‘The memory of persecution is in our blood’: documenting loyalties, identities and motivations to political action in the Ugandan Pentecostal Movement
- Thursday 27 January 2022
This event will be held both online and physically in Leiden. All registrees will receive a link to the online platform one day before the start of the event. Please register via the ASCL website.
Much attention has been paid to the growth of Pentecostal-charismatic Christianity in Uganda and the way it has shifted over the past decades from being a minority religion to influencing and shaping the Ugandan public and political spheres. Most of the literature, however, associates the Pentecostal-charismatic dynamic public action with their motivation to promote conservative Christian values, especially around issues of sexuality, HIV/AIDS, reproduction and family values. This presentation extends to this literature by providing a fuller explanation for the reasons behind their public transformation and their relation to power, in particular their loyalty to and support for President Museveni.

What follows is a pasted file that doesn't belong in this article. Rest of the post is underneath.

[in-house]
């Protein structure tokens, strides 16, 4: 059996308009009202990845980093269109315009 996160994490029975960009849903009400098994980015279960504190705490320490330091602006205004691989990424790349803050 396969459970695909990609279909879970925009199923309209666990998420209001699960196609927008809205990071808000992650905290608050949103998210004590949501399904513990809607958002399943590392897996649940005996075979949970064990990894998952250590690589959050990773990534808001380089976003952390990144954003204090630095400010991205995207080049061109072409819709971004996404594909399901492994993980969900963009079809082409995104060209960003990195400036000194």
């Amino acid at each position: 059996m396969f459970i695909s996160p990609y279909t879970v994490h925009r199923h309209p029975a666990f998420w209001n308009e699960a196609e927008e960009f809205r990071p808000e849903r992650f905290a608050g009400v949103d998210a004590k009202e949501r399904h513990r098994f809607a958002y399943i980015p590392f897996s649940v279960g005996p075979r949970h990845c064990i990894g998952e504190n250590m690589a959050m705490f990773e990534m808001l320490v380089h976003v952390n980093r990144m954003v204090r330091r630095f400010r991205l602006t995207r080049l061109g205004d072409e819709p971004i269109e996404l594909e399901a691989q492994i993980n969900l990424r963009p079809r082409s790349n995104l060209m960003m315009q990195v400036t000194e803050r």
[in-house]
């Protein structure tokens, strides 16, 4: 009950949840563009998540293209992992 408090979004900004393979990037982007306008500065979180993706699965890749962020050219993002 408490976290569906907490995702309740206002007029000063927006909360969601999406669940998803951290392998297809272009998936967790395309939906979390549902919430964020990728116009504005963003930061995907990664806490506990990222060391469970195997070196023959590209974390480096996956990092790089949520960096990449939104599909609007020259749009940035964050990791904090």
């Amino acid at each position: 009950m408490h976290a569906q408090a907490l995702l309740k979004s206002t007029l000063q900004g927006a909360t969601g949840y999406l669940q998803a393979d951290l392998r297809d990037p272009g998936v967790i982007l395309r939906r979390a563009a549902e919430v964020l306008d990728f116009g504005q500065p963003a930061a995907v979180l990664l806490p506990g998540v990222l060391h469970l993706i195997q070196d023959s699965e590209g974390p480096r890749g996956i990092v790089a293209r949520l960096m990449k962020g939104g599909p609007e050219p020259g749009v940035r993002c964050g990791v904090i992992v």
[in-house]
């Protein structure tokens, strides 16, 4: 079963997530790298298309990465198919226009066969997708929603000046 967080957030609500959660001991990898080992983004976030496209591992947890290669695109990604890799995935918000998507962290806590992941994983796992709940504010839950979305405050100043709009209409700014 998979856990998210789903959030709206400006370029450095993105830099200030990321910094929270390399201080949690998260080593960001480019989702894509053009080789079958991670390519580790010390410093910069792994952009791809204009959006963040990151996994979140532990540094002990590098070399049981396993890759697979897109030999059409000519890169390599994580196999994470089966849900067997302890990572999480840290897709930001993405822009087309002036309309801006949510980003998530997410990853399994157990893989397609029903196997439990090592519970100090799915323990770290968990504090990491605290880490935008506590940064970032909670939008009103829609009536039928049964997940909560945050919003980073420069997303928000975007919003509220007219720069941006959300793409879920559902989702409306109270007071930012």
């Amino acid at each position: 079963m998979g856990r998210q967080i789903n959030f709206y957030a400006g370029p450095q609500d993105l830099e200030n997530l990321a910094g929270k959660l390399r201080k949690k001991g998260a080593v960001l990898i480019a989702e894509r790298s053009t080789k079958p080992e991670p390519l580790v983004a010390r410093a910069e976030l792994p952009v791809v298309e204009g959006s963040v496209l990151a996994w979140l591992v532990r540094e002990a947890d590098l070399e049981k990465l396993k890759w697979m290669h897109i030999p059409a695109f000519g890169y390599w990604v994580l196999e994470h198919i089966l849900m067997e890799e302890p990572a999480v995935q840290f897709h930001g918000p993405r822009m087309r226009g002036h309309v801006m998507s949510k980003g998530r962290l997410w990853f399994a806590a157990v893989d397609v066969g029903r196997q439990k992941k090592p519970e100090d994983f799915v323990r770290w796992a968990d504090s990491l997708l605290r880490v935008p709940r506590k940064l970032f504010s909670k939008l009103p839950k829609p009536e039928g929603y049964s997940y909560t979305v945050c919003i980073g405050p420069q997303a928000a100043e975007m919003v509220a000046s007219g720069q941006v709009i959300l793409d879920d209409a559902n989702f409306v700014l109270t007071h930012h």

Drawing on participant observation and interviews conducted over several years, in this presentation Dr Barbara Bompani (University of Edinburgh) will argue that along with theological and moral explanations, it is important to understand how local and contextual dynamics interplay. Indeed, the uncertainties and memories of the difficult origins of the Pentecostal-charismatic movement and the lack of legal recognition as fully registered churches, still impact on the present and motivate them to be catalytic socio-political actors in need to forge strong connections with centres of power in Museveni Uganda.
About the speaker
Dr Barbara Bompani is a Reader in Africa and International Development at the Centre of African Studies in the School of Social and Political Science, the University of Edinburgh, and a Research Associate at the African Centre for Migration and Society at the University of the Witwatersrand in Johannesburg. Dr Bompani’s work focuses on the intersections between religion, politics and development in Africa and on the way religion shapes the everyday lives of African citizens. For many years her research has investigated the relationship between religious organizations and their activities and socio-political action in post-apartheid South Africa. She has also been involved in a research project looking at Christian churches in Kenya and their role in promoting agricultural biotechnology for development. Since 2012 she is researching the role of Pentecostal-charismatic churches in framing the public and political discourse around morality, sexuality and nationhood in Uganda, while more recently she is leading a project on LGBT Ugandan refugees in Kenya.